Watching a video of a car crash? Let me offer you a new car.
Over at the NYTimes' Bits blog, Saul Hansell wonders how often targeted ads on Facebook or Google actually hit their mark. He uses as an example a blurb advertising the arrival in New York of a well-known musician:
Facebook knows I live near New York and that I’ve put in my profile that Béla Fleck, the jazz-bluegrass banjoist, is one of my favorite musicians. The ad was for screenings of “Throw Down Your Heart,” a movie about a trip by Mr. Fleck to Africa, where the banjo originated. This is advertising at its best. The film’s producers were telling me about something I didn’t know about and giving me a chance to buy it.
He goes on to argue that such connections are few and far between. How often do the algorithms accurately – and compellingly – interpret a user's interests?
I just don’t think there are enough cases like this to be significant. Mostly, people will see more Alpo ads even though they know their dog eats Purina Dog Chow.
What Hansell doesn't discuss is the ways in which Google's algorithm can often tie itself in knots – producing some truly ghastly results. Today, for instance, I was watching a video of the recent car attack on the Dutch royal family. The video was produced by the Associated Press, but featured advertisements by Google. As the camera zoomed in on the wrecked car, an ad popped up from Volvo, offering me a peek at its new sedan.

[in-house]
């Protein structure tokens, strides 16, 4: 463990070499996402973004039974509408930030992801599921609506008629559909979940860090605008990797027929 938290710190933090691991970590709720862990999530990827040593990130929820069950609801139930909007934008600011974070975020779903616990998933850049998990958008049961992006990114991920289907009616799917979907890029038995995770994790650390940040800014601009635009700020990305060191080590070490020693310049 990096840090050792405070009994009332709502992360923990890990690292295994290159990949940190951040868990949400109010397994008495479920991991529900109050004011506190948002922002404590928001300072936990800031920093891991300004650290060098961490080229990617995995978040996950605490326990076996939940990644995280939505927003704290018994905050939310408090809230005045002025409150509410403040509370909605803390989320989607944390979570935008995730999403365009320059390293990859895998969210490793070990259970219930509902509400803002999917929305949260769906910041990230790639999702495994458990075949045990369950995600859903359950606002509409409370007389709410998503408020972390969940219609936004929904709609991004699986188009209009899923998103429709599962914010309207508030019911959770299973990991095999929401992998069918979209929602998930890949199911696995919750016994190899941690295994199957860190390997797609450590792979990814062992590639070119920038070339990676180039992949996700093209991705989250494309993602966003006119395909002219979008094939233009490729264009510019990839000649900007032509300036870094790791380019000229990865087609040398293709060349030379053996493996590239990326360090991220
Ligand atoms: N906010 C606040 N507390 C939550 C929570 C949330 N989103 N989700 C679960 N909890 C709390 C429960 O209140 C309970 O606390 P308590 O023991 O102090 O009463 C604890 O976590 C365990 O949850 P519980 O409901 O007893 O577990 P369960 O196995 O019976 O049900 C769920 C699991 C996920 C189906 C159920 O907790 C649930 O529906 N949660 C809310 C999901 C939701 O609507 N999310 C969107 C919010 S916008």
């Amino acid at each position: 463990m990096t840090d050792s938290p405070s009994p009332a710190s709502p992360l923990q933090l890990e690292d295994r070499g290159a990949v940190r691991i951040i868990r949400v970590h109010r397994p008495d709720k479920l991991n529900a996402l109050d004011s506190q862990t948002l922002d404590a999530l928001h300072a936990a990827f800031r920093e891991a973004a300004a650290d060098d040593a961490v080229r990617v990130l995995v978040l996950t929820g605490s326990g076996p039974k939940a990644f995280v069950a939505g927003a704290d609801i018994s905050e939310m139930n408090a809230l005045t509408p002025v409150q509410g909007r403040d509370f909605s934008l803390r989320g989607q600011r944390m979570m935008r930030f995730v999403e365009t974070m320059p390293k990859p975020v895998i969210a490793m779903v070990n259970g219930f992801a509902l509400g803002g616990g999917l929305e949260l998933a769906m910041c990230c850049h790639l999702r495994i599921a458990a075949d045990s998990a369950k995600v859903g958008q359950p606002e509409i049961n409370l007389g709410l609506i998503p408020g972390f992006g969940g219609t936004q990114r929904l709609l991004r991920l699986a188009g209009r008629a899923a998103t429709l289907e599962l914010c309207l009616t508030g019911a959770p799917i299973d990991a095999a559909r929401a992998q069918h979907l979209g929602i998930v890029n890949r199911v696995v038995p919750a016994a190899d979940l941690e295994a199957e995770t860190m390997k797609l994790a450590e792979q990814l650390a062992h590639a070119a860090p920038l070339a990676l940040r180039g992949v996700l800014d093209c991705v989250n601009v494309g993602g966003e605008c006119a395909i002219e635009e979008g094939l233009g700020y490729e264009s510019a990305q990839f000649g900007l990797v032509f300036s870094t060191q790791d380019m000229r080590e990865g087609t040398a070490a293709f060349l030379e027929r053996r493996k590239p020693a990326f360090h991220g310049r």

Maybe next time.
For those about to rock
For my money – and for its worth – the best way to find out when new bands are coming to town isn't a Google advertisement. I prefer sites such as Tourfilter, which send me regular notifications when one of "my bands" will be playing nearby. Anyone out there have a favorite concert related site? Send 'em along. Until then, why not listen to the best?